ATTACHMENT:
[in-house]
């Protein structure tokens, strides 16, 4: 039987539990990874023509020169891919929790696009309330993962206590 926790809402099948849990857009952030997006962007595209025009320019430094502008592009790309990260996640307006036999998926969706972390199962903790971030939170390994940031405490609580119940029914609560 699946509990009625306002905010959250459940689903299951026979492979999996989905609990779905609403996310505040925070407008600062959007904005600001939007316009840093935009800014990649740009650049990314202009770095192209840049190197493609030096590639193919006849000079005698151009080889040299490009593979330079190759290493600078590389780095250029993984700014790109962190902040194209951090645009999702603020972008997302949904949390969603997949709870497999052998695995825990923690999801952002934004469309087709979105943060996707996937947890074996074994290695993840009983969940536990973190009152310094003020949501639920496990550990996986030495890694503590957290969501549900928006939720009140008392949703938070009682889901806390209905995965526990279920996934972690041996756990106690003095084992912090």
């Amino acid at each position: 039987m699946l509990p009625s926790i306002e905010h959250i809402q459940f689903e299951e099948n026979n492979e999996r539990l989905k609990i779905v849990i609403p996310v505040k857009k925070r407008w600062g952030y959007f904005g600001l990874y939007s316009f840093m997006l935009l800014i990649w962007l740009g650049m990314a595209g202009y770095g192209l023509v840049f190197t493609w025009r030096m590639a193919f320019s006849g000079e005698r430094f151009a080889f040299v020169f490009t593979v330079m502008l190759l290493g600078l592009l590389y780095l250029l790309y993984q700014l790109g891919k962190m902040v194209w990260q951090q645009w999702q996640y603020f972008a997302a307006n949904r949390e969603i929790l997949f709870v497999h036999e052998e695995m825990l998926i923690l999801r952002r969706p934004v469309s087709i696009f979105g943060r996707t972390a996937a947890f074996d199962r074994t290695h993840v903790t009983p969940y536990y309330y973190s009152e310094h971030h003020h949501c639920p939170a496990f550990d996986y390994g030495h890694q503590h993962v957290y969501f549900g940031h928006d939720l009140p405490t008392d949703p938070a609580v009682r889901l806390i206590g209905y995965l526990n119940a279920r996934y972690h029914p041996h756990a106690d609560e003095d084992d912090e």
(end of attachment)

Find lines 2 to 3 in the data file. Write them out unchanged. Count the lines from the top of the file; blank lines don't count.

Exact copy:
């Protein structure tokens, strides 16, 4: 039987539990990874023509020169891919929790696009309330993962206590 926790809402099948849990857009952030997006962007595209025009320019430094502008592009790309990260996640307006036999998926969706972390199962903790971030939170390994940031405490609580119940029914609560 699946509990009625306002905010959250459940689903299951026979492979999996989905609990779905609403996310505040925070407008600062959007904005600001939007316009840093935009800014990649740009650049990314202009770095192209840049190197493609030096590639193919006849000079005698151009080889040299490009593979330079190759290493600078590389780095250029993984700014790109962190902040194209951090645009999702603020972008997302949904949390969603997949709870497999052998695995825990923690999801952002934004469309087709979105943060996707996937947890074996074994290695993840009983969940536990973190009152310094003020949501639920496990550990996986030495890694503590957290969501549900928006939720009140008392949703938070009682889901806390209905995965526990279920996934972690041996756990106690003095084992912090």
């Amino acid at each position: 039987m699946l509990p009625s926790i306002e905010h959250i809402q459940f689903e299951e099948n026979n492979e999996r539990l989905k609990i779905v849990i609403p996310v505040k857009k925070r407008w600062g952030y959007f904005g600001l990874y939007s316009f840093m997006l935009l800014i990649w962007l740009g650049m990314a595209g202009y770095g192209l023509v840049f190197t493609w025009r030096m590639a193919f320019s006849g000079e005698r430094f151009a080889f040299v020169f490009t593979v330079m502008l190759l290493g600078l592009l590389y780095l250029l790309y993984q700014l790109g891919k962190m902040v194209w990260q951090q645009w999702q996640y603020f972008a997302a307006n949904r949390e969603i929790l997949f709870v497999h036999e052998e695995m825990l998926i923690l999801r952002r969706p934004v469309s087709i696009f979105g943060r996707t972390a996937a947890f074996d199962r074994t290695h993840v903790t009983p969940y536990y309330y973190s009152e310094h971030h003020h949501c639920p939170a496990f550990d996986y390994g030495h890694q503590h993962v957290y969501f549900g940031h928006d939720l009140p405490t008392d949703p938070a609580v009682r889901l806390i206590g209905y995965l526990n119940a279920r996934y972690h029914p041996h756990a106690d609560e003095d084992d912090e």